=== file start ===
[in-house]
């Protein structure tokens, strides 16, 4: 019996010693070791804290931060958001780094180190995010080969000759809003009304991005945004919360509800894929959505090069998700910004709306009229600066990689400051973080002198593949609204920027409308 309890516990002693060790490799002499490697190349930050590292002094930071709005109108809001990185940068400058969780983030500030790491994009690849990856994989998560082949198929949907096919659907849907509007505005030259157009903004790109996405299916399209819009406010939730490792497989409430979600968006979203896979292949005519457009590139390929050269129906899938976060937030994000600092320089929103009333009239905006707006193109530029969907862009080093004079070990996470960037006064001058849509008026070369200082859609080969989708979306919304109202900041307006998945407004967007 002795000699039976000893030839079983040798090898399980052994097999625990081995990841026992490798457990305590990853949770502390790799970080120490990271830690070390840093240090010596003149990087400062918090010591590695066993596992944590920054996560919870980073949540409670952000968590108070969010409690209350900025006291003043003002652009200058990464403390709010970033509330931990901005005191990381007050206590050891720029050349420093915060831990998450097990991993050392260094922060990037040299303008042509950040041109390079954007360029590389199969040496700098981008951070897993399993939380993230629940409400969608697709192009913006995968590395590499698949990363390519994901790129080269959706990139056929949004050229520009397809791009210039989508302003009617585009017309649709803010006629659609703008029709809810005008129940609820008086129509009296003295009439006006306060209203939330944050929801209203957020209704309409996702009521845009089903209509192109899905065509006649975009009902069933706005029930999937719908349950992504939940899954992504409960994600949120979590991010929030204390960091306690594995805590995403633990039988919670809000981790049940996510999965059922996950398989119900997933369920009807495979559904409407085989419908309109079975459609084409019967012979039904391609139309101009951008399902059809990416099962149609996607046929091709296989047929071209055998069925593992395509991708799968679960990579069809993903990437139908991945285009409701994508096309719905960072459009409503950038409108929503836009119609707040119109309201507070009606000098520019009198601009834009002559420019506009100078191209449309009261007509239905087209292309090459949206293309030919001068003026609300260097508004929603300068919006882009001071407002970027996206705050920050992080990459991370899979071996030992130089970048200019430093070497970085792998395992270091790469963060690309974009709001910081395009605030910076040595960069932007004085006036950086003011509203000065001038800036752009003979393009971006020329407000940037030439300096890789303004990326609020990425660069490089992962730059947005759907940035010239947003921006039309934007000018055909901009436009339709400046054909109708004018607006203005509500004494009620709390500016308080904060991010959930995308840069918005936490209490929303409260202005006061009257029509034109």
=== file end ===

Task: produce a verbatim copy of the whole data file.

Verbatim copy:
[in-house]
């Protein structure tokens, strides 16, 4: 019996010693070791804290931060958001780094180190995010080969000759809003009304991005945004919360509800894929959505090069998700910004709306009229600066990689400051973080002198593949609204920027409308 309890516990002693060790490799002499490697190349930050590292002094930071709005109108809001990185940068400058969780983030500030790491994009690849990856994989998560082949198929949907096919659907849907509007505005030259157009903004790109996405299916399209819009406010939730490792497989409430979600968006979203896979292949005519457009590139390929050269129906899938976060937030994000600092320089929103009333009239905006707006193109530029969907862009080093004079070990996470960037006064001058849509008026070369200082859609080969989708979306919304109202900041307006998945407004967007 002795000699039976000893030839079983040798090898399980052994097999625990081995990841026992490798457990305590990853949770502390790799970080120490990271830690070390840093240090010596003149990087400062918090010591590695066993596992944590920054996560919870980073949540409670952000968590108070969010409690209350900025006291003043003002652009200058990464403390709010970033509330931990901005005191990381007050206590050891720029050349420093915060831990998450097990991993050392260094922060990037040299303008042509950040041109390079954007360029590389199969040496700098981008951070897993399993939380993230629940409400969608697709192009913006995968590395590499698949990363390519994901790129080269959706990139056929949004050229520009397809791009210039989508302003009617585009017309649709803010006629659609703008029709809810005008129940609820008086129509009296003295009439006006306060209203939330944050929801209203957020209704309409996702009521845009089903209509192109899905065509006649975009009902069933706005029930999937719908349950992504939940899954992504409960994600949120979590991010929030204390960091306690594995805590995403633990039988919670809000981790049940996510999965059922996950398989119900997933369920009807495979559904409407085989419908309109079975459609084409019967012979039904391609139309101009951008399902059809990416099962149609996607046929091709296989047929071209055998069925593992395509991708799968679960990579069809993903990437139908991945285009409701994508096309719905960072459009409503950038409108929503836009119609707040119109309201507070009606000098520019009198601009834009002559420019506009100078191209449309009261007509239905087209292309090459949206293309030919001068003026609300260097508004929603300068919006882009001071407002970027996206705050920050992080990459991370899979071996030992130089970048200019430093070497970085792998395992270091790469963060690309974009709001910081395009605030910076040595960069932007004085006036950086003011509203000065001038800036752009003979393009971006020329407000940037030439300096890789303004990326609020990425660069490089992962730059947005759907940035010239947003921006039309934007000018055909901009436009339709400046054909109708004018607006203005509500004494009620709390500016308080904060991010959930995308840069918005936490209490929303409260202005006061009257029509034109």